Manhattan Remodel and Cape Cod Affordable

The second half of Bob Vila’s Home Again Season 15 features two very different approaches to building a home as Bob revitalizes a 1890s brownstone on New York City’s Upper West Side and constructs single-family affordable homes on Cape Cod.

Profiling New York City and Cape Cod, Bob Vila’s Home Again will show two very different housing projects in the second half of this 25th anniversary season.

The first show finds us in Manhattan, where Bob joins his son Chris Vila to rejuvenate an Upper West Side brownstone that was originally constructed as a high-end, single-family home. Bob looks at the materials and features that characterize Manhattan brownstones, then walks us through a single floor of the building, which was divided into two separate apartments in the 1940s. Bob identifies period details that remain in the building, including original wrought-iron doors, and mourns the loss of details that once existed in these homes, which featured the highest quality workmanship available.

Architect Brian O’Keefe joins Bob and Chris to review the plans to reconvert the two apartments to one single-floor apartment, bring light and open up space, and redefine the living areas to create a 21st-century urban home. The plan is to create the sleek and chic urban look so desired today. But the building catches up with them as demolition reveals the very bones and character of the place. Original cornices are discovered under drop ceilings, joist work is exposed, and the butchering of the original work is revealed through layers of deconstruction.

A decision is made to follow the context of the building, to keep the cornices and highlight them, to use wood flooring that suggests the floors that once graced the apartment, to reconnect the fireplace and search out an antique mantel, and to have an eye to the finishes that are representative of the high-quality work that characterized the building in the first place. Plasterers are brought on site instead of sheetrockers. Joists are sistered to build them back up and make them level. Throughout the project, Bob meets tradespeople who function more as craftspeople than mere installers. This is fitting for a building on the Upper West Side that sits on the doorstep of historic Central Park. Visiting the park, noting its treasures and its upkeep schedule, brings to mind the history and fabric of New York and this neighborhood.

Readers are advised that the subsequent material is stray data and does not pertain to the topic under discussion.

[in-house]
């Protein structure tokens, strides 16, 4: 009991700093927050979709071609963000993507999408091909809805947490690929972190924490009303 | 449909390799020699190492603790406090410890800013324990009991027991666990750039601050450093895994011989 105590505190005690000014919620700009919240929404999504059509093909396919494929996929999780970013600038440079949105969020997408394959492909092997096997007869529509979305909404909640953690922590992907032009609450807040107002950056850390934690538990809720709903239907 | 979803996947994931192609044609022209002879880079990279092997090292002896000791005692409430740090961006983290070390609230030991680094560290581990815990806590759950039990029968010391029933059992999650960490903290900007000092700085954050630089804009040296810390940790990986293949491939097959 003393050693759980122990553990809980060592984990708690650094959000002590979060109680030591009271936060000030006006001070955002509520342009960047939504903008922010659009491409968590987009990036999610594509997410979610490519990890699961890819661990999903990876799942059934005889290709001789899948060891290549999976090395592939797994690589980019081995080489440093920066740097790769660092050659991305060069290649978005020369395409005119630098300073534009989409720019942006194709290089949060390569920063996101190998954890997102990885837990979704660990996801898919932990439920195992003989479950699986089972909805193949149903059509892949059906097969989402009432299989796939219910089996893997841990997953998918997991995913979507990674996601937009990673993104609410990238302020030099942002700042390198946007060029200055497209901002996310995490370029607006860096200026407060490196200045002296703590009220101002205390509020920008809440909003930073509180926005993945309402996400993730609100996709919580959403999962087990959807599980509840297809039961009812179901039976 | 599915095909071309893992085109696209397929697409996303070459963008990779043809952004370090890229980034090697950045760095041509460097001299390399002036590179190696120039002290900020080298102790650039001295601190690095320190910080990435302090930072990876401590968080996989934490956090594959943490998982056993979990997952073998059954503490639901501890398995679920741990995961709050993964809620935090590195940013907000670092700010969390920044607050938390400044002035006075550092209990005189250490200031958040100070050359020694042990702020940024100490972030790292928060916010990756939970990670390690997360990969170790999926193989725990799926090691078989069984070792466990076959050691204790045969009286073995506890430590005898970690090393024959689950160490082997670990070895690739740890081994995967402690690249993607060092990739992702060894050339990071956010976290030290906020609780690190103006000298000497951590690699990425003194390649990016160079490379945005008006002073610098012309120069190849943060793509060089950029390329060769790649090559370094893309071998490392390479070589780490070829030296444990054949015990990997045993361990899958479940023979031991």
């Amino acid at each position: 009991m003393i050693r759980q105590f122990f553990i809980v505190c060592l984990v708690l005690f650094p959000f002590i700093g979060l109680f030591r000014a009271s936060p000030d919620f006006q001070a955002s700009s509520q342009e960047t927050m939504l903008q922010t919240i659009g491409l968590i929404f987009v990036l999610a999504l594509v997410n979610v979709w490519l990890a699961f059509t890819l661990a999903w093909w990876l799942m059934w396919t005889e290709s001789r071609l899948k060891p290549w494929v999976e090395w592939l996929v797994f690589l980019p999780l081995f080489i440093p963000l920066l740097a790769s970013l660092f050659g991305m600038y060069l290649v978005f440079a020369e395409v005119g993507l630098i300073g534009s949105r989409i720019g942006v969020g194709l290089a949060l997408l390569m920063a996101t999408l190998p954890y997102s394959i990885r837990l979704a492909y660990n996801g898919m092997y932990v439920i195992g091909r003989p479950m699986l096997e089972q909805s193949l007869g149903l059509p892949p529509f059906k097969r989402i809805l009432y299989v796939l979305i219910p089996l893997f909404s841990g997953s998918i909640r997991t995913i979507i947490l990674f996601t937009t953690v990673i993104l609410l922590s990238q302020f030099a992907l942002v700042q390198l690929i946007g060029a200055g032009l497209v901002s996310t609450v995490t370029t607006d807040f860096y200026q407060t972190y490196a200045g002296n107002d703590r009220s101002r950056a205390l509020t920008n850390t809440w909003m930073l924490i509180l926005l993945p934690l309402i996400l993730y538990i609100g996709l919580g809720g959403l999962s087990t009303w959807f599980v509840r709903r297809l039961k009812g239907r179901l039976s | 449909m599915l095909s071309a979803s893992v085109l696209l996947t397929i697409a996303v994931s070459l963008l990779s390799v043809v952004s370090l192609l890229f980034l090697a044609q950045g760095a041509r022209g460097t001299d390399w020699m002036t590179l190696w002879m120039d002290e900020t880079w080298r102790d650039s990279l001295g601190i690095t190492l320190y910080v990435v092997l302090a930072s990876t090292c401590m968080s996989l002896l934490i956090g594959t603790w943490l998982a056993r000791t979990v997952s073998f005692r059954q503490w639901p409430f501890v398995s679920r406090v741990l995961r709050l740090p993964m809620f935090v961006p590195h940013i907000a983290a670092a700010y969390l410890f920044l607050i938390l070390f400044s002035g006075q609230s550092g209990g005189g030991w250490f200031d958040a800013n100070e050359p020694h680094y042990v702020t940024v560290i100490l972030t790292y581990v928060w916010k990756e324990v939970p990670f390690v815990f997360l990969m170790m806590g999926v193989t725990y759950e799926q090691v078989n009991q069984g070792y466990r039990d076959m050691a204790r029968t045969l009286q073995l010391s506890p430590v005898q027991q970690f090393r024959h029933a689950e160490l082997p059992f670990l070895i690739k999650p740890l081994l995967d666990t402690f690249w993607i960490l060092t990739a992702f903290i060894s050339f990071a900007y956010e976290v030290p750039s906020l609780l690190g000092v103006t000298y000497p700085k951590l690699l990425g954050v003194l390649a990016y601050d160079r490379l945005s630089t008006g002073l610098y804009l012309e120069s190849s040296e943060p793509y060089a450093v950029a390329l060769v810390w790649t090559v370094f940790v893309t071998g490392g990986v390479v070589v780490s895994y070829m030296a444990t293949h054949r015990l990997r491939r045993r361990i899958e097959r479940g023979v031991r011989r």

The project in Mashpee, MA, takes a very different look at house and home, this time as a community response to a housing shortage that is pricing working families out of their own communities. Mashpee, where the average home price is $450,000, with few or no single-family homes available for under $300,000, is responding to the need for diverse housing in a number of ways. Bob visits Mashpee Commons, the ongoing development of a town-centered planned development that will feature all aspects of residential, commercial, community, civic, and religious building when complete.

Beyond the town center, Bob looks at land development and building, which have been constrained by zoning laws requiring two-acre parcels per housing unit. Bob is joined by developer Joe Valle, who seized the opportunity to bypass the ordinance and construct a mix of affordable and market housing at River Hill by invoking Massachusetts’s’ Act 40B, the state land-use law that says that 3 percent of a town’s development must be dedicated to affordable housing.

Once qualified, Valle was able to use a 4.5-acre parcel of land that was ill suited to development as two-acre lots and instead develop them as a neighborhood of 11 homes, 4 of which are affordable by definition and will be sold by lottery to qualified buyers. The homeowners will select from three designs — ranch, cape, and colonial — and will have the same building materials and finishes as the market homes located in the neighborhood. Due to increased density, River Hill will be able to function as a neighborhood with winding streets, accessible house fronts, and adjacent backyards. The homes will all be Energy Star–certified for efficiency, with a focus on materials that make for easy maintenance and upkeep. The Cape Cod story will look at all aspects of affordability, from building, to purchase, to upkeep, to sustainable communities in Massachusetts and as it pertains to the rest of the country.